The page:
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What’s hindering healthcare organizations from adopting multicloud?

From telemedicine and virtual care to “hospital-at-home” programs, the healthcare industry implemented significant changes to adapt to evolving patient and workforce needs in the last two years. As the industry acclimates to and expands on these methods, it’s more important than ever for healthcare organizations to benefit from the flexibility and operational efficiency offered by a multicloud model. Afterall, per our research, multicloud has become the most commonly deployed IT model worldwide, with enterprises of varying industries and sizes utilizing it. The reality is, however, that the healthcare industry in particular is struggling to get its IT infrastructures up-to-date.

Findings from our fourth annual Healthcare Enterprise Cloud Index (ECI) revealed that 90 percent of healthcare IT respondents consider hybrid multicloud–an IT operating model with multiple clouds both private and public with interoperability between–their ideal model of choice. Despite this, the current adoption rate sits at 27 percent, with private cloud being the most common IT model for healthcare organizations. The burning question this leads to is: what’s stopping them? If multicloud is on the rise in other industries and desired by healthcare IT professionals, what’s holding them back from deploying it? The answer isn’t quite simple, but there are a few significant challenges healthcare organizations are up against:

Strict regulations 

The first hindrance to multicloud deployment is the very nature of the healthcare industry, which is highly regulated in terms of patient and data privacy. Complying with regulatory mandates, such as HIPAA, drives many deployment decisions and is likely a reason why healthcare IT professionals have been slower to place trust in public clouds and embrace it as a bonafide component of their IT environments. However, extending on-premises private clouds to one or more public clouds for appropriate use cases–including storing patient healthcare information–is a fundamental step toward creating a multicloud environment and gaining the flexibility to meet diverse needs as they arise and evolve.

Security concerns

Closely tied to strict privacy regulations is the concern over security that healthcare IT professionals face. Healthcare’s focus on security escalated during the pandemic, resulting in their IT departments spending more to strengthen it. In the last 12 months, 100 percent of ECI respondents moved one or more applications to a new IT environment—and 48 percent of respondents cited this move as a security measure. Though security concerns will undoubtedly remain paramount in the healthcare industry, the availability of hybrid multicloud solutions that enable organizations to centrally build and enforce top-down, cross-cloud security and compliance policies will eventually level the playing field to enable equally effective defenses independent of infrastructure.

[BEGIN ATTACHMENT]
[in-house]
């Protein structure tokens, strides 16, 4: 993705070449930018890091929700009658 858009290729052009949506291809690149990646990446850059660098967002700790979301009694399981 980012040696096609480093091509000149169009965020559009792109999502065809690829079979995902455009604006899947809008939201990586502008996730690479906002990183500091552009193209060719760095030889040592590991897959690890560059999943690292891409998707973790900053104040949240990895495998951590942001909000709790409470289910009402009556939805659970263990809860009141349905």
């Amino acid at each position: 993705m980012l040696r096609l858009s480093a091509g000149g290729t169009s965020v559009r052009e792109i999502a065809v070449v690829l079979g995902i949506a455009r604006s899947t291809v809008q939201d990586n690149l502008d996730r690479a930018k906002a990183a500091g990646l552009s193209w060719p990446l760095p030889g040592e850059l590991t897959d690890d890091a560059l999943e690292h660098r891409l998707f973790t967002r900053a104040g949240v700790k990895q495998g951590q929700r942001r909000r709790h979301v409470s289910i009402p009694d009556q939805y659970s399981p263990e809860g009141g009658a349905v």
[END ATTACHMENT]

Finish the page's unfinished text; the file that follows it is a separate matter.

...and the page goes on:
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The IT skills gap

IT is currently facing a skills gap crisis across industries, and healthcare is no exception as 84 percent of ECI respondents said they lack IT skills to meet current business demand. In addition to needing on-staff IT skills to move regulated data from on-premises infrastructures to the cloud, IT must also have a deep understanding of how the cloud’s security configuration and enforcement practices differ greatly from traditional on-premises IT security practices (and among different public cloud providers). With a lack of the complex skills and understanding needed to transition to multicloud, many healthcare organizations have been slower to take the steps needed to get there.

Cost management

Cost efficiency plays a huge role in the upgrades IT departments select—for them, cost savings are synonymous with resource optimization. From this, it’s no surprise that cost management is top-of-mind when exploring multicloud deployments: 80 percent of ECI respondents agreed that moving a workload to a new cloud environment can be costly while 48 percent of respondents also cited managing costs as a challenge. To modernize operations and drive new levels of efficiency, there are multiple paths healthcare IT can take as it adopts cloud technologies and cloud-centric operating models. Organizations are seeing significant cost savings with platforms that can deliver storage, compute, security, infrastructure management, and monitoring through virtualized architecture. In addition to selecting a cloud platform with these capabilities, another key is implementing smart strategies for cost governance and monitoring. Having clear visibility into the ongoing cost of each cloud is essential to avoiding unnecessary spending.

Though traditionally behind-the-scenes, IT departments at healthcare organizations are now at the forefront of business success as they have become critical drivers of both day-to-day and big picture operations since the onslaught of the pandemic. With future patient needs and preferences–along with the innovations that will be developed to meet them–being uncertain, it’s imperative that healthcare IT professionals adopt a hybrid multicloud IT infrastructure that spans a mix of private and public clouds with interoperability between. Healthcare IT professionals appear to agree with this sentiment despite the challenges they face as multicloud penetration is expected to nearly double in the next three years. While there may be a challenging road ahead, the payoff of multicloud will be worth it.

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